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January 21, 2022
Holland & Hart News Update

7 Ways CA Assembly Bill 1535 Impacts Veterinary Medicine

Effective January 1, 2022, California Assembly Bill 1535 and related rulemaking have significantly revised the rules governing the practice of veterinary medicine in California. Key changes include:

#1 - Elimination of the California Board Examination. Veterinarians who wish to be licensed in California must only pass the North American Veterinary Licensing Examination and a take-home open book California veterinary law examination.

#2 - License and Permit Fees. AB 1535 revises and raises the statutory limits for license and permit fees and lowers Registered Veterinary Technician (RVT) fees.

#3 - Safeguards Related to the Corporate Practice of Veterinary Medicine. The new law also includes safeguards to prevent interference with the practice of veterinary medicine. Additionally, the California Veterinary Medical Board (VMB) may deny, suspend, or revoke a premises registration if an unlicensed person practices, influences, or exerts control over the provisions of veterinary medicine. The law also expressly prohibits an unlicensed premises registrant from interfering with the professional judgment of a veterinarian or registered veterinary technician.

#4 - Changes to Veterinary Premises Registration. Limited liability companies are eligible to hold a veterinary premises registration. Application for registration will need to name all owners, all officers, and an agent for service of process, and the registrant will need to report any changes to this information within 30 days.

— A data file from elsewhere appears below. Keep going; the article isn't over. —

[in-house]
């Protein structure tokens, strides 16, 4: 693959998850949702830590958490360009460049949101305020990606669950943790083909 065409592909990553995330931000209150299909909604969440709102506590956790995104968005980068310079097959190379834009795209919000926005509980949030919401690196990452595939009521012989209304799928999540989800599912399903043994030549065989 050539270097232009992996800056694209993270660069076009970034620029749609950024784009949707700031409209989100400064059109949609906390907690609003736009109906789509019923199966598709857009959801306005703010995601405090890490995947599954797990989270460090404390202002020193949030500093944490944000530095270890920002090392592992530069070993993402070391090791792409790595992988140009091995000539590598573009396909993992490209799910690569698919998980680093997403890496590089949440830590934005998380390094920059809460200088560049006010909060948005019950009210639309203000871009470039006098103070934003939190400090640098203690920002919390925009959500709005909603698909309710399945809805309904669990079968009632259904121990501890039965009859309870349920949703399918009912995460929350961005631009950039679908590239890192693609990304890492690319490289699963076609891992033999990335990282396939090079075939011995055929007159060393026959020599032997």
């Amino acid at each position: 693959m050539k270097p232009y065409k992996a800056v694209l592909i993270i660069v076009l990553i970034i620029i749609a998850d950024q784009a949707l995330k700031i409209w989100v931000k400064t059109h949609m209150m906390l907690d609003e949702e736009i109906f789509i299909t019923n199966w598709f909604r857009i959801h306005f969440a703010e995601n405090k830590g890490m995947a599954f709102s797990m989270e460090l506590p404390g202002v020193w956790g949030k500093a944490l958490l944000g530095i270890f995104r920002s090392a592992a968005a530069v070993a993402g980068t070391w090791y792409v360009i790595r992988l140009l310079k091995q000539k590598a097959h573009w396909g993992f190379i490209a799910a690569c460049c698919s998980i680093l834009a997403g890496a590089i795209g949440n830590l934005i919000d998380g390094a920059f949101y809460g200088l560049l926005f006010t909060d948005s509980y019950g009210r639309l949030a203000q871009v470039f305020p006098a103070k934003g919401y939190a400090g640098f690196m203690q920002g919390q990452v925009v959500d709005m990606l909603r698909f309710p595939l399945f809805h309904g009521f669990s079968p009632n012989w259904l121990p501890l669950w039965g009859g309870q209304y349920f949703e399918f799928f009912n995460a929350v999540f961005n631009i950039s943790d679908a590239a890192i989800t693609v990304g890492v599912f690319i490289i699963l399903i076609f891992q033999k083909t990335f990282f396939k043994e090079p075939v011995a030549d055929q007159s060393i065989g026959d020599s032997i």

#5 - Changes to Animal Shelter Veterinary Medicine. AB 1535 attempts to address concerns regarding the minimum standard care in animal shelters. The bill includes provisions that authorize public animal control agencies, shelters, and humane society shelters that are not registered to provide limited care. For example, animal shelters are now able to administer vaccinations to prevent the spread of communicable diseases and nonprescription medications for parasites without the presence of a veterinarian.

#6- RVT Name Tag Requirement. AB 1535 requires RVTs, veterinary assistants, and veterinary assistant-controlled substance permit holders to wear name identification tags in at least 18-point type that includes their license or permit numbers. This requirement becomes operative on January 1, 2023, to give veterinary practices time to comply with the name tag requirement.

#7 - RVT Amendments. Also impacting RVTs, effective April 1, 2021, California regulations were amended to expand the scope of practice for an RVT to permit them to apply casts and splints under indirect supervision, compound drugs from non-bulk substances under indirect supervision, and compound drugs from bulk substances under direct supervision.

All the new amendments to the VMB's enabling act, section 4800, et seq. of the Business and Professions Code in AB 1535, became effective on January 1, 2022, unless otherwise stated in this article.

This publication is designed to provide general information on pertinent legal topics. The statements made are provided for educational purposes only. They do not constitute legal or financial advice nor do they necessarily reflect the views of Holland & Hart LLP or any of its attorneys other than the author(s). This publication is not intended to create an attorney-client relationship between you and Holland & Hart LLP. Substantive changes in the law subsequent to the date of this publication might affect the analysis or commentary. Similarly, the analysis may differ depending on the jurisdiction or circumstances. If you have specific questions as to the application of the law to your activities, you should seek the advice of your legal counsel.


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